Excellent article by Lawrence Lessig in the April 2004 issue of Wired magazine, called "Insanely Destructive Devices: trying to defend against self-replicating weapons of mass destruction". Lessig makes the logical point that "if we can't defend against an attack, perhaps the rational response is to reduce the incentives to attack."
That's along the lines of one of CRN's key proposals -- reduce the need for competing programs of molecular manufacturing development by making access to the basic technology available to all.
As we wrote in our paper, "Three Systems of Action":
Once nanofactories can be built, people will demand access to them. If legitimate access is not provided, some of the "have-nots" will obtain black market devices of comparable functionality. Such devices would presumably be uncontrolled, thwarting any attempt to regulate, tax, or charge royalties on products they produce. Since a small nanofactory can make a bigger one, and a large one can make thousands of duplicates, smuggling would be impossible to prevent.
To minimize the black market, it is in the interests of both Guardian and Commercial organizations to supply nanofactories, as capable and flexible as possible, to the entire global population. This flexibility must include the ability to build certain products with minimal royalties or taxes—preferably zero added cost, because anything else would only encourage illicit factories.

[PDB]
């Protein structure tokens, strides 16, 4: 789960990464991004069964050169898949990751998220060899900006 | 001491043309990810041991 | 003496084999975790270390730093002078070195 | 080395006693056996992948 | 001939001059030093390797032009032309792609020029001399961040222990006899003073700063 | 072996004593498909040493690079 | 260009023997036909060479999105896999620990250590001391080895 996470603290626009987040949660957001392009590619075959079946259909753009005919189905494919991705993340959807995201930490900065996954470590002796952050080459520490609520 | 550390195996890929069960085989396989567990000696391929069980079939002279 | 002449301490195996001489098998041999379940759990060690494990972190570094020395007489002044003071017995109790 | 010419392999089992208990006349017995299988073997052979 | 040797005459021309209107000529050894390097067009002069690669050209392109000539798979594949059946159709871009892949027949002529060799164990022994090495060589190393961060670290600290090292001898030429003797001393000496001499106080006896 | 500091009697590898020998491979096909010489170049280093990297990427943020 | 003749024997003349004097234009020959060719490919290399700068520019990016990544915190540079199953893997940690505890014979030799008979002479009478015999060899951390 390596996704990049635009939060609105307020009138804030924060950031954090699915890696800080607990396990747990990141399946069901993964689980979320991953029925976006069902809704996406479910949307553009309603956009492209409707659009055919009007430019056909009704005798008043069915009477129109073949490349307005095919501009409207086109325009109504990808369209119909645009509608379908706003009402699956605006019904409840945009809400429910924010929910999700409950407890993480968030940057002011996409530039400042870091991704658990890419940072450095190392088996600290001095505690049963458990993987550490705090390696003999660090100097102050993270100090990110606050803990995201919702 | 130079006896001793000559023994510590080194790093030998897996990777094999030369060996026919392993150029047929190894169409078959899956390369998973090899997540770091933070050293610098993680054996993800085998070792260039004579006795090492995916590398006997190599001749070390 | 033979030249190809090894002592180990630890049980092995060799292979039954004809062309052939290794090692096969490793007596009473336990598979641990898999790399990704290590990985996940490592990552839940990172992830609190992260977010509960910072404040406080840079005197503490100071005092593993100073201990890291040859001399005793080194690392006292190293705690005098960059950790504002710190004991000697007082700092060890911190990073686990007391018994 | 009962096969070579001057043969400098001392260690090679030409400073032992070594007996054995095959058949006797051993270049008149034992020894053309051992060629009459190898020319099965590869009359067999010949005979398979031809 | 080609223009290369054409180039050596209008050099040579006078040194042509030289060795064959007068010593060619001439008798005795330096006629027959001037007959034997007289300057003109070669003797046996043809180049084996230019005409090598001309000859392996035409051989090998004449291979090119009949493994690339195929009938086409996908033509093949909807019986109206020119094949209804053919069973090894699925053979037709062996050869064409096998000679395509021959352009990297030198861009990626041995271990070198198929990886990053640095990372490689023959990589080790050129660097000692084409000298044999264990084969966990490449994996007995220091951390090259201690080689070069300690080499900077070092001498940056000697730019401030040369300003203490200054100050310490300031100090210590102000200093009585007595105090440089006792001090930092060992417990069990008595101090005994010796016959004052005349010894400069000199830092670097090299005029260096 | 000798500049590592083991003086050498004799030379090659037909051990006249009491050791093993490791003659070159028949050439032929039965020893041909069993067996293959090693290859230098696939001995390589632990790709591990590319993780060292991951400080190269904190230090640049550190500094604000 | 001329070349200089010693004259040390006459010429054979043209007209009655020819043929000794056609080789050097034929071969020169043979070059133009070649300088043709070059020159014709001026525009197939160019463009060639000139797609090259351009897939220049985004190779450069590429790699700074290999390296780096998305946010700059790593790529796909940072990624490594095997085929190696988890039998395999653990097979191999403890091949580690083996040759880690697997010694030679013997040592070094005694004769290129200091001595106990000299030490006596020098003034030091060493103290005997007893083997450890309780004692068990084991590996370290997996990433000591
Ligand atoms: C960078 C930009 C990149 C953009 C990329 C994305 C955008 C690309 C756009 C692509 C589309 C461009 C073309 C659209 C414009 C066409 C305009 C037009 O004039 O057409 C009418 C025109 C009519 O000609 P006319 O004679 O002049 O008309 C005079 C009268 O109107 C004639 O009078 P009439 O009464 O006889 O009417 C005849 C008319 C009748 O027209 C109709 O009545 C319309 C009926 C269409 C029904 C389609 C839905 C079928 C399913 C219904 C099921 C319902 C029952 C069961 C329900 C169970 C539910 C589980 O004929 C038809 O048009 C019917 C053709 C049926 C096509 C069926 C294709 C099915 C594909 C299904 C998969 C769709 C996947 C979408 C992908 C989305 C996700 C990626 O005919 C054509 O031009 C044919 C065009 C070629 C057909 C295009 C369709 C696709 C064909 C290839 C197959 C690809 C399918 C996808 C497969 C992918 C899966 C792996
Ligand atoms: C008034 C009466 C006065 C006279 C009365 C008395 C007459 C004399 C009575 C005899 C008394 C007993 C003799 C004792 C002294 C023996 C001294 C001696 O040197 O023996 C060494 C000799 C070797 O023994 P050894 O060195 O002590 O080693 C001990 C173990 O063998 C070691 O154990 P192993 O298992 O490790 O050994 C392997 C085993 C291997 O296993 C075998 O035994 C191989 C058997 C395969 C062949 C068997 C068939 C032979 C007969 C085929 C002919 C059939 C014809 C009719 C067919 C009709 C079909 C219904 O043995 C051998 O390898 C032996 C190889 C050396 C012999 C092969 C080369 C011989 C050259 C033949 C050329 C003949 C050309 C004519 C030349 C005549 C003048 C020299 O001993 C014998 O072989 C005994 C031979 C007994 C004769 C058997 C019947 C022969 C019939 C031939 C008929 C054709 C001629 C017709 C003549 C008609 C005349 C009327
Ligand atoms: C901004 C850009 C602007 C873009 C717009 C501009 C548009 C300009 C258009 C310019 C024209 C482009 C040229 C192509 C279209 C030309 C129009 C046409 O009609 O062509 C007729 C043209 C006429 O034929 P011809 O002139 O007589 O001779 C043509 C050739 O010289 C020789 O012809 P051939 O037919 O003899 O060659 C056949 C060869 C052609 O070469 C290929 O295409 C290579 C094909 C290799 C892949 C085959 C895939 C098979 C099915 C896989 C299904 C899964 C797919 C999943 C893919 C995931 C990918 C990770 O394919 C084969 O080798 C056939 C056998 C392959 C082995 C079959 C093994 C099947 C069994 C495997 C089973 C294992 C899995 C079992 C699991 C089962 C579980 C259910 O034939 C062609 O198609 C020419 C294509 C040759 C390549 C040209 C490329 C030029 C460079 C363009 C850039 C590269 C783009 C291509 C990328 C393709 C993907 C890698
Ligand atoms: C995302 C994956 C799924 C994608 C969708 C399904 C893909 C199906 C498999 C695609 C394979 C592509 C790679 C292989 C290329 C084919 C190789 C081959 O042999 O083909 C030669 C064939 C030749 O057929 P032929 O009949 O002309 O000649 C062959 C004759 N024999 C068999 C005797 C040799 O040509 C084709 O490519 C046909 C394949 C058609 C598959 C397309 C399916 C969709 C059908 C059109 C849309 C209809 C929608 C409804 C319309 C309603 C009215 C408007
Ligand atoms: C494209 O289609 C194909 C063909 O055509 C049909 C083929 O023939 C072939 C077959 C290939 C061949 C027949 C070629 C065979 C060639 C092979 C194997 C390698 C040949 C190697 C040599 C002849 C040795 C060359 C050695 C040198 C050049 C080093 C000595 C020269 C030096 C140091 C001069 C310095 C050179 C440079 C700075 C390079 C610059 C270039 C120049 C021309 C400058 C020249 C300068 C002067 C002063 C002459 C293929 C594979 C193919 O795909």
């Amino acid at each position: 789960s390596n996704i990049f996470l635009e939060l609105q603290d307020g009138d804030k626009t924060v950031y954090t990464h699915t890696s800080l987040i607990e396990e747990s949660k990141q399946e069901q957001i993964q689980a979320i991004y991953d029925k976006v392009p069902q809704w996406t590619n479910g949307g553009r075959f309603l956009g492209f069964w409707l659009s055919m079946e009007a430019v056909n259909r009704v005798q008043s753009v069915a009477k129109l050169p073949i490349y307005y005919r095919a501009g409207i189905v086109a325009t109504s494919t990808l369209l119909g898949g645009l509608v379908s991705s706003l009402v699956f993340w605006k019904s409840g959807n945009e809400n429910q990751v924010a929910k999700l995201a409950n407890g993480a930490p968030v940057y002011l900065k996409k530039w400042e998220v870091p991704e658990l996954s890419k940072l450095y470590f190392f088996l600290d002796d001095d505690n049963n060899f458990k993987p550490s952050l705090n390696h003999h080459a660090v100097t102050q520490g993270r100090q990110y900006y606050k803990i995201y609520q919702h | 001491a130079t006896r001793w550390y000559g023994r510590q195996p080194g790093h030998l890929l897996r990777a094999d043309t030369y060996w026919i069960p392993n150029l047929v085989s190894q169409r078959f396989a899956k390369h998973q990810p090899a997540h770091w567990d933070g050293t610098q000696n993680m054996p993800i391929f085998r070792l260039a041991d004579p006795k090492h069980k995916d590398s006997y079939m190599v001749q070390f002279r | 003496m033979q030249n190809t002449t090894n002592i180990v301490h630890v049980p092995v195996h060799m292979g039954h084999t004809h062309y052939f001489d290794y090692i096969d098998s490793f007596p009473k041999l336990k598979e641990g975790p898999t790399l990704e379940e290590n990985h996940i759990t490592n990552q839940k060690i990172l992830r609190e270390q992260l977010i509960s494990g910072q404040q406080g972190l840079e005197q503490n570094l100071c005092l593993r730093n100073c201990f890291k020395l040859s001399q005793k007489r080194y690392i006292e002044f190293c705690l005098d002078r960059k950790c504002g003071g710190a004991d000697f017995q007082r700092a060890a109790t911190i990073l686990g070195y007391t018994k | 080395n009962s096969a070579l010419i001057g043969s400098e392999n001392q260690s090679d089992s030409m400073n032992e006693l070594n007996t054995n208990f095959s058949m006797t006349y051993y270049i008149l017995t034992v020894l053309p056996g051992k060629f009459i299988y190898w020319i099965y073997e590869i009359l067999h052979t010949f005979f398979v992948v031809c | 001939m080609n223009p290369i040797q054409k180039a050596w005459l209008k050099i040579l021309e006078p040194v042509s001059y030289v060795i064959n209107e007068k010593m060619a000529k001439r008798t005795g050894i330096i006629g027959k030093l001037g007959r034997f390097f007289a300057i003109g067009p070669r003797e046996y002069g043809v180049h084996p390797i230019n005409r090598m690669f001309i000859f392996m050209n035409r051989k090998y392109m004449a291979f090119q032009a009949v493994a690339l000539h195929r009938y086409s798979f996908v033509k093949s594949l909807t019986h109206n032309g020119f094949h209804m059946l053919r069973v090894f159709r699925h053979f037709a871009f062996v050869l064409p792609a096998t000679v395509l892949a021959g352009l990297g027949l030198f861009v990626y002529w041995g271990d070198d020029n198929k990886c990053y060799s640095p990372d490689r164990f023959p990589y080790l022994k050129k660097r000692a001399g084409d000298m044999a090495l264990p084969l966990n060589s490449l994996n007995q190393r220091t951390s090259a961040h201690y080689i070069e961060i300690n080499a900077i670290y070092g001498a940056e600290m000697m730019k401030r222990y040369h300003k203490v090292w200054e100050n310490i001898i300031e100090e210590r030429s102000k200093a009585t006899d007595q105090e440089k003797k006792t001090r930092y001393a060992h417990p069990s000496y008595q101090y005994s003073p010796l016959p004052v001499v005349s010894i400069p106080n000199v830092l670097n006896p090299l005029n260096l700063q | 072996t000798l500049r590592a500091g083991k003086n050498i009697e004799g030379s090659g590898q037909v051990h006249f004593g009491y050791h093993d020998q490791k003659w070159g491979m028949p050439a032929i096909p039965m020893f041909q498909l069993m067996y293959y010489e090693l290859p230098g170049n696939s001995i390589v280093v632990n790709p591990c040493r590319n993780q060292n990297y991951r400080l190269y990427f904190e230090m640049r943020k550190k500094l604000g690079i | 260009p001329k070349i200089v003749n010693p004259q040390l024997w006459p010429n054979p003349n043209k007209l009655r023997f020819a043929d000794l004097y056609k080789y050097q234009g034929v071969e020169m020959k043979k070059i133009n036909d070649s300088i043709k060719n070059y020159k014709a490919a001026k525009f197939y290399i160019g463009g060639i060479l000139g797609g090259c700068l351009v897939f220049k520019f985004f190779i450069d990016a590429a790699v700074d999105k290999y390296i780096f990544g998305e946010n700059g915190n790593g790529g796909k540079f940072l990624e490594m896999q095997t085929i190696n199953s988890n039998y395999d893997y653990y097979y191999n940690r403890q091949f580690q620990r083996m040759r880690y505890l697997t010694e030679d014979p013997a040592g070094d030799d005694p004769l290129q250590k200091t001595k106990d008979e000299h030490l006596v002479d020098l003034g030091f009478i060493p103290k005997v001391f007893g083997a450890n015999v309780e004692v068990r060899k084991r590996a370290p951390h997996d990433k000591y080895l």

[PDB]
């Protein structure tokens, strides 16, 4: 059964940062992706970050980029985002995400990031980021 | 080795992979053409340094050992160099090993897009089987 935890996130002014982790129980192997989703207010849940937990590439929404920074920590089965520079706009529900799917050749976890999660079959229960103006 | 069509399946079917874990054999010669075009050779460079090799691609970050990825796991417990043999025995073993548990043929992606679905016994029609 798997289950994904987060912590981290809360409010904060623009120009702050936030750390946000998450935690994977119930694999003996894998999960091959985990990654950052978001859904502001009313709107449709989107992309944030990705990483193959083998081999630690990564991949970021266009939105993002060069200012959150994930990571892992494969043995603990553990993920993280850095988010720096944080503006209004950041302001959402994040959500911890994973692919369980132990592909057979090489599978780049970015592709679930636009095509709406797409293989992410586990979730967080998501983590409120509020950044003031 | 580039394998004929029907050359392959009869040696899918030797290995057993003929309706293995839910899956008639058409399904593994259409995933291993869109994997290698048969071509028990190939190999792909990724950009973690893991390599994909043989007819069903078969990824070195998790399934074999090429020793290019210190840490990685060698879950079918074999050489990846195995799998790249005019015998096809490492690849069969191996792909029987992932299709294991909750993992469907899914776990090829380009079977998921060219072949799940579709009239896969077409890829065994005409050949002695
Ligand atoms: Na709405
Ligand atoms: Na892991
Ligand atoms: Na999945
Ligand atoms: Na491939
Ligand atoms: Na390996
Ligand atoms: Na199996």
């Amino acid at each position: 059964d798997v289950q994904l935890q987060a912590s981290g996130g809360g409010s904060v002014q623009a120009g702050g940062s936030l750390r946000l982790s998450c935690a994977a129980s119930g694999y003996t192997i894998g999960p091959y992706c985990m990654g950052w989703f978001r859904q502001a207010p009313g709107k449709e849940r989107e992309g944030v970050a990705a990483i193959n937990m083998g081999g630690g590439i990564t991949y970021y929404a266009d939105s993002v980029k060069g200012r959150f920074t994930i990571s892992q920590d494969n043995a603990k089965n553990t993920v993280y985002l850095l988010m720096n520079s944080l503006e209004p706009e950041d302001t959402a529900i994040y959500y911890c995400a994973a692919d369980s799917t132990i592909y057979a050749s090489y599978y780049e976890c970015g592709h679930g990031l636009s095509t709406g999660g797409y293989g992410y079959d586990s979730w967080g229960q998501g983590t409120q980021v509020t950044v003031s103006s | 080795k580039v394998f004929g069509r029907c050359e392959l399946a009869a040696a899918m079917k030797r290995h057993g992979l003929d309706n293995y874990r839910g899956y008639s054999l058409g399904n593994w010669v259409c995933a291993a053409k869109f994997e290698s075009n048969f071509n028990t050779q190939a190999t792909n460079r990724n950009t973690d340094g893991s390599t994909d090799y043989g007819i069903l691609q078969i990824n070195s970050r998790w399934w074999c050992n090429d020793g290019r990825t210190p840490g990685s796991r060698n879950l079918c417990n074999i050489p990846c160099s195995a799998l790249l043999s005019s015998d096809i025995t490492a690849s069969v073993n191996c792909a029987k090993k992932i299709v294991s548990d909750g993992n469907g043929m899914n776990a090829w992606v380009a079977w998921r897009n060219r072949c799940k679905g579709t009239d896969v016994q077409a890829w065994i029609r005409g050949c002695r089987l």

Of course, the factories cannot be completely unrestricted. Certain weapons, substances, and dangerous nanobots should be prohibited or restricted, and all commercial intellectual property should be controlled according to the wishes of the owner. However, aside from these limitations, Information system workers should be given free rein to design and give away any product. This will greatly reduce the pressure for illicit factories.